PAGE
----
A-Rafting on the Mississip'

By Charles Edward Russell | Go to book overview

Chapter XIX
MR. HILL, MEET CAPTAIN PLUCK

WE left Stephen Beck Hanks planting cherry-trees and watering his geraniums on his little farm at Albany, Illinois, convinced that he and the river were thenceforth twain. No man that ever held a wheel on the Mississippi was afterward content at anything else, though he might eat from gold plate of nightingales’ tongues. Hanks had been holding the watering-pot and the hoe about long enough to be fairly uneasy in his soul, when along comes his brother-in-law, Captain Jenks, with a proposal.

The towing of rafts by stern-wheel steamboats had been demonstrated to be the right way, and the J. W. Van Sant had been followed by a score of similar craft, all busily at work. Captain Jenks had gone into the business and now came to offer Hanks a place on the new rafter Brother Jonathan at $1600 a year.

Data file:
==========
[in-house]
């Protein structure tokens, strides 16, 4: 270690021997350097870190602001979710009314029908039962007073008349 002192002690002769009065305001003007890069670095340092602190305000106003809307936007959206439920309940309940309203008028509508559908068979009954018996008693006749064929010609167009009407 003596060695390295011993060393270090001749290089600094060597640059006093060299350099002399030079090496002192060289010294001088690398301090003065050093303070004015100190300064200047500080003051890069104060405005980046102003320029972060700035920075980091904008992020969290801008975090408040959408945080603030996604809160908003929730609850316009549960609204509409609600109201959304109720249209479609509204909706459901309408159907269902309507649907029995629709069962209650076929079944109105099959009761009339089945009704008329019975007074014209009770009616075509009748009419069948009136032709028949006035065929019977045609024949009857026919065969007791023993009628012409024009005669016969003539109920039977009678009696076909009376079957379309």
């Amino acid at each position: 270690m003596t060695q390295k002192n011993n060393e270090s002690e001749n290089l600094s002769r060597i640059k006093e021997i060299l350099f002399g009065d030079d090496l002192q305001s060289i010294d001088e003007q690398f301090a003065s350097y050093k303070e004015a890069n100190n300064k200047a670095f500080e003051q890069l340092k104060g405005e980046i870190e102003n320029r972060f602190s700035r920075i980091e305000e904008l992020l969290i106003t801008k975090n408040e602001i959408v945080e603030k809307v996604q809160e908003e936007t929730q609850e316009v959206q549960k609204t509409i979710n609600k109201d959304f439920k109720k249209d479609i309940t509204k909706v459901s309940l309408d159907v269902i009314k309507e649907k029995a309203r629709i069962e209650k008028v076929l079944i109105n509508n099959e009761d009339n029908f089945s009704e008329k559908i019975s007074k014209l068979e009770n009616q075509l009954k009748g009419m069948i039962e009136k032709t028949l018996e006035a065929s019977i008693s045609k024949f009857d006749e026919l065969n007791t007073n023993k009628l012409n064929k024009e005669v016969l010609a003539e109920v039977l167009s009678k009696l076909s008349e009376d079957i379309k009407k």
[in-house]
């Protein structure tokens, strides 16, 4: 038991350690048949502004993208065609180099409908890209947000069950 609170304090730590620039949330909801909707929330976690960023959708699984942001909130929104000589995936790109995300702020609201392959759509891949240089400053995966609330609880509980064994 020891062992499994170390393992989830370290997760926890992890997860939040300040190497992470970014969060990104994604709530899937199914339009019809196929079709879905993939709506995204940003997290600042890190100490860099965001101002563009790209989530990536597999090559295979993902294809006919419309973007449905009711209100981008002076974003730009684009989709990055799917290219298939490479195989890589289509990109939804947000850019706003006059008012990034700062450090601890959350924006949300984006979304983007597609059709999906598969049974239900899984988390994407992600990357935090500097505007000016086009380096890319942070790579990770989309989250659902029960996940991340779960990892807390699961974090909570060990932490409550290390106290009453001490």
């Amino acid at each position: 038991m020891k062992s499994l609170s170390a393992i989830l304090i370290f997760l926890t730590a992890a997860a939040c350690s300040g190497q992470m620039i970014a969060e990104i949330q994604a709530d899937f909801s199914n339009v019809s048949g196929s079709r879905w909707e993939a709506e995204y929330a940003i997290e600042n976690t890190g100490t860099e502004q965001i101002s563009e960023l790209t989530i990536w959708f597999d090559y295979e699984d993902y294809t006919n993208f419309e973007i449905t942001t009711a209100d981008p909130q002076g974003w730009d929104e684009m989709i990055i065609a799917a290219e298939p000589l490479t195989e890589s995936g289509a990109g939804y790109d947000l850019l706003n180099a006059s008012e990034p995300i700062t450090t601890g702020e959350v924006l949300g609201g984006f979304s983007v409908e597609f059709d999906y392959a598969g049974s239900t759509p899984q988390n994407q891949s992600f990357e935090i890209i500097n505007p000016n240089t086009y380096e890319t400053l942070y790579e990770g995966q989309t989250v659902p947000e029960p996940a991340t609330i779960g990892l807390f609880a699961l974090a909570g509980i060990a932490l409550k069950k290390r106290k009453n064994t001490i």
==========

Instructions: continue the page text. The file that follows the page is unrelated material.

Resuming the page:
The watering-pot fell with a crash.

The Jonathan had wintered a raft at Cat Tail Slough, which is close below Clinton, and Hanks went up there to take boat and raft to St. Louis. He had never tried to steer a raft with a steamboat, and, since the great days of his successes as a floating pilot, river conditions had changed. For one thing, the old stream had been spanned by many bridges.

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